Date: Mon, 5 Jul 2010 22:55:35 -0400 From: Monty Solomon <monty@roscom.com> To: telecomdigestmoderator.remove-this@and-this-too.telecom-digest.org. Subject: Apple to replace false iPhone reception reading with another clever exaggeration Message-ID: <p06240813c8584b4368e1@[]> Technology THE BUSINESS AND CULTURE OF OUR DIGITAL LIVES, FROM THE L.A. TIMES Apple to replace false iPhone reception reading with another clever exaggeration Mark Milian July 2, 2010 Months after an Apple employee left a pre-release iPhone in a pub, a different kind of bar is giving Apple headaches. The fix for that first bar incident, when Gizmodo got its hands on the never-before-seen breed of iPhone, brought in the lawyers and a police task force. For this new issue, which had Apple on the legal defensive, the smart phone maker admitted Friday -- a good time to get things off your chest before the long holiday weekend -- that every iPhone sold in the last three years has been overstating signal strength. Those bars in the top left corner? Liars. The repair this time is to issue a software update in the next few weeks that corrects the signal-strength reading. While that software update reduces the reading to an accurate level, Apple will employ a sneaky design trick to distract users who may be frustrated when seeing fewer bars at any given time. The shortest three bars will experience a bit of a growth spurt, Apple said in a statement, "so they will be easier to see." Because we probably won't be seeing their big brothers as often. ... http://latimesblogs.latimes.com/technology/2010/07/iphone-bars.html **** Moderator's Note ***** I am shocked - SHOCKED - to think that a reputable company like Apple would willingly deceive its customers. After all the fanatical loyalty the MacAddicts have shown, after all the "LookitMe" trendsetters cuddling their new iPads like babies, after every CEOWannabee has stood for minutes in front of the executive elevator thumbing her nose at the stodgy underlings who still use keyboards. SHOCKED, I TELL YOU! Bill Horne Moderator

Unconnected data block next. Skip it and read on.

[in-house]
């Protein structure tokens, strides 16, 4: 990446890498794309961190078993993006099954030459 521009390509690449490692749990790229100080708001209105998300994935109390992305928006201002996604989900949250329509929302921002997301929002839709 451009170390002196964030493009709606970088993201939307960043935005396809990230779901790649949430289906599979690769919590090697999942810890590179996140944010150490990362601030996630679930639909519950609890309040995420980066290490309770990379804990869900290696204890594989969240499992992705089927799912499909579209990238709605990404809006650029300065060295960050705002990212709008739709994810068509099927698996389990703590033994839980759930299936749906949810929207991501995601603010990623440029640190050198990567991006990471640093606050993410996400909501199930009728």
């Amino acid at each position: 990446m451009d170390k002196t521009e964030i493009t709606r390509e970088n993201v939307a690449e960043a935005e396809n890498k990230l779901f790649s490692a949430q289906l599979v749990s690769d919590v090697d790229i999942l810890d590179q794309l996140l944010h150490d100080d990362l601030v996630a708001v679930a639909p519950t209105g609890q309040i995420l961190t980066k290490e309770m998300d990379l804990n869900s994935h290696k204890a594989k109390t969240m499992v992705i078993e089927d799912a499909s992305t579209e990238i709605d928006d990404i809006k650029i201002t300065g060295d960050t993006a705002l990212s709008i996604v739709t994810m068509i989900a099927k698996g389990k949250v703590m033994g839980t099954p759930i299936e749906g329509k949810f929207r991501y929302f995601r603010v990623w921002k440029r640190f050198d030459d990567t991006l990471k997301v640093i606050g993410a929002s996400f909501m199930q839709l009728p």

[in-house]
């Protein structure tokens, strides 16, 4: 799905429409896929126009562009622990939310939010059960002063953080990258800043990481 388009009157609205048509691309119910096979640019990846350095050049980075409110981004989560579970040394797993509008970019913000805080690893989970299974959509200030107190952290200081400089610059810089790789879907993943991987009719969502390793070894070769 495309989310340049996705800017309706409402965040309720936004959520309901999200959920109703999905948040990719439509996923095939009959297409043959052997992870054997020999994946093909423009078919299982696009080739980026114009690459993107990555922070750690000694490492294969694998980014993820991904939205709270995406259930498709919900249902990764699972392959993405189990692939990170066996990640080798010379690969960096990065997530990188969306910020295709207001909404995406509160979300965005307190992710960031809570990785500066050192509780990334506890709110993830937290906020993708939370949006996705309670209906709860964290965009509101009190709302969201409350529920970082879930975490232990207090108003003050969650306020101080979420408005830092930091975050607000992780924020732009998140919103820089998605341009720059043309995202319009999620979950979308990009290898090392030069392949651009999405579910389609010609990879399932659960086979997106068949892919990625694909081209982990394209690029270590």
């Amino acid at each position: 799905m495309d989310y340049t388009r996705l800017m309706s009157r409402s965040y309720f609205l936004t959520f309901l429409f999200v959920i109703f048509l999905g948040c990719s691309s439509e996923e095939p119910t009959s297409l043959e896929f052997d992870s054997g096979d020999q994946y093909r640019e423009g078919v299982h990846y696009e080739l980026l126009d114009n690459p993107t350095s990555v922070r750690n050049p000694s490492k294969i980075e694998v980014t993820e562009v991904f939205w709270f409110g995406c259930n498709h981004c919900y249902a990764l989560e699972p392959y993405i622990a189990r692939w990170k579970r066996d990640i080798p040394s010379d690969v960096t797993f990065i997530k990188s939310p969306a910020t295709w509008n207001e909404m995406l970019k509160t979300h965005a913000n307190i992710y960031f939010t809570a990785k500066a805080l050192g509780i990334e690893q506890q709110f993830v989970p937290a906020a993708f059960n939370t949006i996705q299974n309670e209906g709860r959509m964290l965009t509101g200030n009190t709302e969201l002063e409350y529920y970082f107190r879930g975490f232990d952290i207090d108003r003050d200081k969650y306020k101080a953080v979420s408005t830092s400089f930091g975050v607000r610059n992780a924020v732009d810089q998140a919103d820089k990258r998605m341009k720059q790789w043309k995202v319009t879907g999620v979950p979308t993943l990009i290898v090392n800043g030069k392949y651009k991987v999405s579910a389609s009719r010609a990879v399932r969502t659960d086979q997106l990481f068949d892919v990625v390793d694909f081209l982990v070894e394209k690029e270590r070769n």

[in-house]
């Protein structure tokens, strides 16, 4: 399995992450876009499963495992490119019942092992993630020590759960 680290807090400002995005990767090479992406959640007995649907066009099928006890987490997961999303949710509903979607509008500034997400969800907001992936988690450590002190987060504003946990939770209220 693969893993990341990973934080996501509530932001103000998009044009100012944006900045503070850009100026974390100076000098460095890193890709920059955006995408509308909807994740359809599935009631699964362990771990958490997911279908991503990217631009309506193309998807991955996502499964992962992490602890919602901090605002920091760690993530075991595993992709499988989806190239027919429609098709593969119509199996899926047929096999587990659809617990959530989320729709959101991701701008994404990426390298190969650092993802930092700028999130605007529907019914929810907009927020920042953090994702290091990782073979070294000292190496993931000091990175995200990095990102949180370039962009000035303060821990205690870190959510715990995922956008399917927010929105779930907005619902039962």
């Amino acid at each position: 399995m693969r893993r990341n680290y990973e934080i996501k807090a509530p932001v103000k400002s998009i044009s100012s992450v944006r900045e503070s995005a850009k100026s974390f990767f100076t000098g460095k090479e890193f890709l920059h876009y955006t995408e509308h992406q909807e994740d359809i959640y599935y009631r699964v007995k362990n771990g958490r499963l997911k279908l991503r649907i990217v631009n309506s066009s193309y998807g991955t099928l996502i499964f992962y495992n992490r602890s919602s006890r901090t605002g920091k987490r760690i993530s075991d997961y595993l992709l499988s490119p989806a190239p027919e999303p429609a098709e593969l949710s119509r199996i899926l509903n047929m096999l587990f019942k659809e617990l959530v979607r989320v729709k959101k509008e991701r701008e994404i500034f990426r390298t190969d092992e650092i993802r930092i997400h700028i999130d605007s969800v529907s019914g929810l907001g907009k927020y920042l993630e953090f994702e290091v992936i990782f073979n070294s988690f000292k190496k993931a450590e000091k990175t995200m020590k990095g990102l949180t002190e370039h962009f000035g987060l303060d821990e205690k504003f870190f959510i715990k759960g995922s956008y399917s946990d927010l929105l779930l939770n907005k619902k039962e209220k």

Date: Mon, 5 Jul 2010 22:24:28 +0000 (UTC) From: wollman@bimajority.org (Garrett Wollman) To: telecomdigestmoderator.remove-this@and-this-too.telecom-digest.org. Subject: Re: Taking the Mystery Out of Web Anonymity Message-ID: <i0tm2s$c7v$1@grapevine.csail.mit.edu> In article <p062408a0c8579da78263@[]>, Monty Solomon <monty@roscom.com> wrote: >This is long overdue. The lack of any effective means of >identification is what detroyed the Citizens Radio Service ("Citizen's >Band") in the U.S., and Usenet isn't far behind. Death of the Net predicted! Film at 11! >If I had to guess at the one big reason for the success of message >boards hosted by Google and Yahoo, it would be that they are run by >commercial companies with a stake in keeping the discussion civil and >a vested interest in avoiding "the trajedy of the commons" that has >affected Usenet. Weren't we just having a discussion not too long ago about the pointless (but apparently profitable) anonymous message boards some newspapers attach to every article they put online? Usenet, frankly, works better now than it has in quite some years. There's at least an order of magnitude less spam than email (if you use competently-managed servers), and most of the obnoxious twits have found somewhere else to deposit their excreta. There are no longer viruses in the wild that use Usenet as their propagation and update mechanism.[1] The elimination of Usenet service provided by ISPs has been an enormous boon. -GAWollman [1] Or at least I haven't heard of any recently. I will admit that I didn't pop over to alt.comp.virus to check. -- Garrett A. Wollman | What intellectual phenomenon can be older, or more oft wollman@bimajority.org| repeated, than the story of a large research program Opinions not shared by| that impaled itself upon a false central assumption my employers. | accepted by all practitioners? - S.J. Gould, 1993